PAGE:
Lord, as we navigate aaaaall the choices we face as parents, will you remind us of who you are. Help us cling to the truth of what the Bible tells us about you, more than we hold to the social norms and what’s “best” for our kids. Don’t allow us to put our kids at the center of our lives. Instead, keep our focus centered on you.

The post was originally published over at LifeWay Voices.

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Reflections on My Childhood

I was born in Long Beach, California. My mother was an ER nurse and my father worked for McDonell-Douglass. We lived in Cerritos, near Anaheim. (And, yes, we visited Disneyland and Knott’s Berry Farm often.) I remember walking a few blocks over to watch the 1984 Olympic cyclists fly by us on the freeway. The main streets in Cerritos were lined with purple Agapanthus (one of my favorite plants today), and the pet goldfish I had for about a week is buried in the flowerbed in the front yard. (Well, it was buried. A couple weeks later, I got curious about what he looked like, so I tried to exhume him … but couldn’t find him. Maybe the neighborhood cat go to him first?)

When I was in 2nd grade we moved up to what is known as the High Desert, and lived there until I graduated from high school in 1996. This past spring, I had a speaking engagement that brought me back to the area and it was an emotionally charged visit. (More on that later.) Some of my most cherished memories are of afternoons roaming the neighborhood, making blanket forts in the boy’s room, weekend trips to visit Grackey and Papa’s, and the epic summer road trips we took as a family.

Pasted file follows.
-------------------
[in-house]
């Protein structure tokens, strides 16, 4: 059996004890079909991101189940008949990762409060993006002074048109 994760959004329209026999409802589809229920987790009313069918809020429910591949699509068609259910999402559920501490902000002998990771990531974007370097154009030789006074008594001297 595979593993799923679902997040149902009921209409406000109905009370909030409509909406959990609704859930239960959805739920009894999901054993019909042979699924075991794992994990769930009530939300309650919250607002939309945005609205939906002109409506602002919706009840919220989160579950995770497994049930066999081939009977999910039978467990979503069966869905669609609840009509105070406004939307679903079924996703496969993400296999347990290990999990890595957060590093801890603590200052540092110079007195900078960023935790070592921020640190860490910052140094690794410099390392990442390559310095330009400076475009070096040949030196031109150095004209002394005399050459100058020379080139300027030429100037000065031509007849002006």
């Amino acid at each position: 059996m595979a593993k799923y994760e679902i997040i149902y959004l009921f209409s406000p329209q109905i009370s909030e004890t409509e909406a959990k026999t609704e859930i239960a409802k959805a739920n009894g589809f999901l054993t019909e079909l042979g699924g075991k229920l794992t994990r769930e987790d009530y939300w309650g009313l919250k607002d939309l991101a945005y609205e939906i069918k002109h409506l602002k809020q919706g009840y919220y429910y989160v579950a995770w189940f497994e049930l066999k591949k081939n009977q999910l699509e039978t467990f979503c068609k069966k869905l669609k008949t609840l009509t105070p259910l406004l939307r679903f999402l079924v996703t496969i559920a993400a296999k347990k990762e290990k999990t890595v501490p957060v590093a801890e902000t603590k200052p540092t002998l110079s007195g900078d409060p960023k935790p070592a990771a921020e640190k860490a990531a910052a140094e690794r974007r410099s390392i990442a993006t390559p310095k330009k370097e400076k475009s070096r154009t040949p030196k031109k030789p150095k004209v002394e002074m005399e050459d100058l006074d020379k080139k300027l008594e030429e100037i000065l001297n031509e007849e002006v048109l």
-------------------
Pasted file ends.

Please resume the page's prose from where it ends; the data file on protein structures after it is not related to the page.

I’m not what you would call a cryer, nor am I super-sappy, but I’m realizing how much of my childhood is etched in my mind as precious. I find myself wanting to give my kids the same experiences … though I might unintentionally take it up a notch. The first time we took Kenneth to The Magic Kingdom, I cried. Walking down Main Street was magical, and I was sure this was going to be Kenneth’s first special memory. Who knows, though. He was only 4.

But our Magic Kingdom visits are nothing compared to the National Parks. My guess is, my parents took us to somewhere around 10 National Parks. I remember my brother James being so puzzled when we reached the Petrified Forest. He wanted to know where all the trees were. (He was about 6.) At the Chickamauga Battlefield in Tennessee, as a teenager, I had the attitude of a lifetime (and the family picture to prove it) because it was HOT and HUMID (something this SoCal girl knew nothing about) and BORING. Yet, deep down, I loved all those parks and I do even more so today. The redwoods and caves, deserts and mountains, forts and battlefields are symbols of our time together as The Landrums.